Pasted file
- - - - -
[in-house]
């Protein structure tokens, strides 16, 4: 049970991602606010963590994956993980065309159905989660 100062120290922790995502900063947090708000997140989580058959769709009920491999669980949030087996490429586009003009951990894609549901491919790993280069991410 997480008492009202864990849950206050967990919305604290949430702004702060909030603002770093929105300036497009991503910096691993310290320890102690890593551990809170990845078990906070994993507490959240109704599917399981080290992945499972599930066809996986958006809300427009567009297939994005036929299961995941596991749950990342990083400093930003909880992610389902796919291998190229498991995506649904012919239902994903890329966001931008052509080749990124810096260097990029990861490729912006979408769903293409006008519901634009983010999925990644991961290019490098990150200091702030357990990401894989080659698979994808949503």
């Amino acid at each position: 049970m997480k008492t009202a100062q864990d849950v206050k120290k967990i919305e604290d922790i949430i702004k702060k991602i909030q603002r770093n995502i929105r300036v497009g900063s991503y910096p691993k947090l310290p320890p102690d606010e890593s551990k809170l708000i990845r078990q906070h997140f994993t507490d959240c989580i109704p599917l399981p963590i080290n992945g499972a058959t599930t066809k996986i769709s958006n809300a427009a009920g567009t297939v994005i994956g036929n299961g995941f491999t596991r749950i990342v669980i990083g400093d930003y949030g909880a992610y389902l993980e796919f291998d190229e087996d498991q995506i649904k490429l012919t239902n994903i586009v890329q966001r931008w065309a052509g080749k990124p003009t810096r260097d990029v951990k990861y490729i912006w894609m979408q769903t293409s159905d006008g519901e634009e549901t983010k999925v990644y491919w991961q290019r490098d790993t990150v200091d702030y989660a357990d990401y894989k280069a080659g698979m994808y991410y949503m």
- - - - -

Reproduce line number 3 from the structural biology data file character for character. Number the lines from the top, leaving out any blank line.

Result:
């Amino acid at each position: 049970m997480k008492t009202a100062q864990d849950v206050k120290k967990i919305e604290d922790i949430i702004k702060k991602i909030q603002r770093n995502i929105r300036v497009g900063s991503y910096p691993k947090l310290p320890p102690d606010e890593s551990k809170l708000i990845r078990q906070h997140f994993t507490d959240c989580i109704p599917l399981p963590i080290n992945g499972a058959t599930t066809k996986i769709s958006n809300a427009a009920g567009t297939v994005i994956g036929n299961g995941f491999t596991r749950i990342v669980i990083g400093d930003y949030g909880a992610y389902l993980e796919f291998d190229e087996d498991q995506i649904k490429l012919t239902n994903i586009v890329q966001r931008w065309a052509g080749k990124p003009t810096r260097d990029v951990k990861y490729i912006w894609m979408q769903t293409s159905d006008g519901e634009e549901t983010k999925v990644y491919w991961q290019r490098d790993t990150v200091d702030y989660a357990d990401y894989k280069a080659g698979m994808y991410y949503m």